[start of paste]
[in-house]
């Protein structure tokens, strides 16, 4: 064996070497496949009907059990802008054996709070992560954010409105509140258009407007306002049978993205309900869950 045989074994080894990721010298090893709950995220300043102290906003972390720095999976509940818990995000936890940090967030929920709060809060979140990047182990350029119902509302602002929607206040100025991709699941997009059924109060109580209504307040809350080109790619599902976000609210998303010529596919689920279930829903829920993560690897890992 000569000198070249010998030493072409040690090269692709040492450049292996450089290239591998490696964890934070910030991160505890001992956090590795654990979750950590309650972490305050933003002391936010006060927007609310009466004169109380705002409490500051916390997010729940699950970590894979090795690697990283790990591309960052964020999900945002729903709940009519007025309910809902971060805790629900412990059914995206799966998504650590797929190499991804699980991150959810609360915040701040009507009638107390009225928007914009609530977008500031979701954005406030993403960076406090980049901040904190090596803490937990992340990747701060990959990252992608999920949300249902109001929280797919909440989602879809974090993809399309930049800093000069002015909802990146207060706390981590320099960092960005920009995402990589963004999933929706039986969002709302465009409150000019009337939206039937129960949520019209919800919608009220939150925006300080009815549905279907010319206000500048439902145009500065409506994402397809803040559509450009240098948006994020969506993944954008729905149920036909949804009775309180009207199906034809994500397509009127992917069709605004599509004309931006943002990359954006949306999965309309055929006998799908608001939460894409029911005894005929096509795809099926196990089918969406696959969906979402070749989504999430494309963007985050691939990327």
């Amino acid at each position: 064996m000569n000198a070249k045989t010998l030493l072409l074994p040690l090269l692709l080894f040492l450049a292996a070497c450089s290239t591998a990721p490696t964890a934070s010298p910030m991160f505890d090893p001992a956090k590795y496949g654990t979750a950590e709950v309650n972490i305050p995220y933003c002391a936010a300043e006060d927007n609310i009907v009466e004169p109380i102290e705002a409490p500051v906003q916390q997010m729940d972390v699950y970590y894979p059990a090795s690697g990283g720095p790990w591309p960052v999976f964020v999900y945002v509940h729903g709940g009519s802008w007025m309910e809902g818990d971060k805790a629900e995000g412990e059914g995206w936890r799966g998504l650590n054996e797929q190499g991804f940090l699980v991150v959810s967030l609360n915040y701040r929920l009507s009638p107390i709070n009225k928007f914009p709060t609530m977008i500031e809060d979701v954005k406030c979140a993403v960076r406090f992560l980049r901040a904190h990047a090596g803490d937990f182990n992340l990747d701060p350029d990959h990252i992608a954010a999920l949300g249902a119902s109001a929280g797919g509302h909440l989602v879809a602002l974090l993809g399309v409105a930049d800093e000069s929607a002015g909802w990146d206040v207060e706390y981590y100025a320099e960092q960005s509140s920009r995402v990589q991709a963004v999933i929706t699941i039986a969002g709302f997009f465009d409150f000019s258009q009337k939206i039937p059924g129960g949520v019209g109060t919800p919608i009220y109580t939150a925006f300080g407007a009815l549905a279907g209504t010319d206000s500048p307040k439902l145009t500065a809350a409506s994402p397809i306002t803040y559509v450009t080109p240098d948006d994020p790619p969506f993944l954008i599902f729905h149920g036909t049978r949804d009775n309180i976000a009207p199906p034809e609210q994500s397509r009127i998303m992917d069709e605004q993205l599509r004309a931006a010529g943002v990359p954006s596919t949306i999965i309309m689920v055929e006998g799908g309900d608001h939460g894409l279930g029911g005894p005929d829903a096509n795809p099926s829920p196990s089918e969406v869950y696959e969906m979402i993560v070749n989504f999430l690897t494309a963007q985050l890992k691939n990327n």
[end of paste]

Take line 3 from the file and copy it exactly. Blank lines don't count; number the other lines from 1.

């Amino acid at each position: 064996m000569n000198a070249k045989t010998l030493l072409l074994p040690l090269l692709l080894f040492l450049a292996a070497c450089s290239t591998a990721p490696t964890a934070s010298p910030m991160f505890d090893p001992a956090k590795y496949g654990t979750a950590e709950v309650n972490i305050p995220y933003c002391a936010a300043e006060d927007n609310i009907v009466e004169p109380i102290e705002a409490p500051v906003q916390q997010m729940d972390v699950y970590y894979p059990a090795s690697g990283g720095p790990w591309p960052v999976f964020v999900y945002v509940h729903g709940g009519s802008w007025m309910e809902g818990d971060k805790a629900e995000g412990e059914g995206w936890r799966g998504l650590n054996e797929q190499g991804f940090l699980v991150v959810s967030l609360n915040y701040r929920l009507s009638p107390i709070n009225k928007f914009p709060t609530m977008i500031e809060d979701v954005k406030c979140a993403v960076r406090f992560l980049r901040a904190h990047a090596g803490d937990f182990n992340l990747d701060p350029d990959h990252i992608a954010a999920l949300g249902a119902s109001a929280g797919g509302h909440l989602v879809a602002l974090l993809g399309v409105a930049d800093e000069s929607a002015g909802w990146d206040v207060e706390y981590y100025a320099e960092q960005s509140s920009r995402v990589q991709a963004v999933i929706t699941i039986a969002g709302f997009f465009d409150f000019s258009q009337k939206i039937p059924g129960g949520v019209g109060t919800p919608i009220y109580t939150a925006f300080g407007a009815l549905a279907g209504t010319d206000s500048p307040k439902l145009t500065a809350a409506s994402p397809i306002t803040y559509v450009t080109p240098d948006d994020p790619p969506f993944l954008i599902f729905h149920g036909t049978r949804d009775n309180i976000a009207p199906p034809e609210q994500s397509r009127i998303m992917d069709e605004q993205l599509r004309a931006a010529g943002v990359p954006s596919t949306i999965i309309m689920v055929e006998g799908g309900d608001h939460g894409l279930g029911g005894p005929d829903a096509n795809p099926s829920p196990s089918e969406v869950y696959e969906m979402i993560v070749n989504f999430l690897t494309a963007q985050l890992k691939n990327n």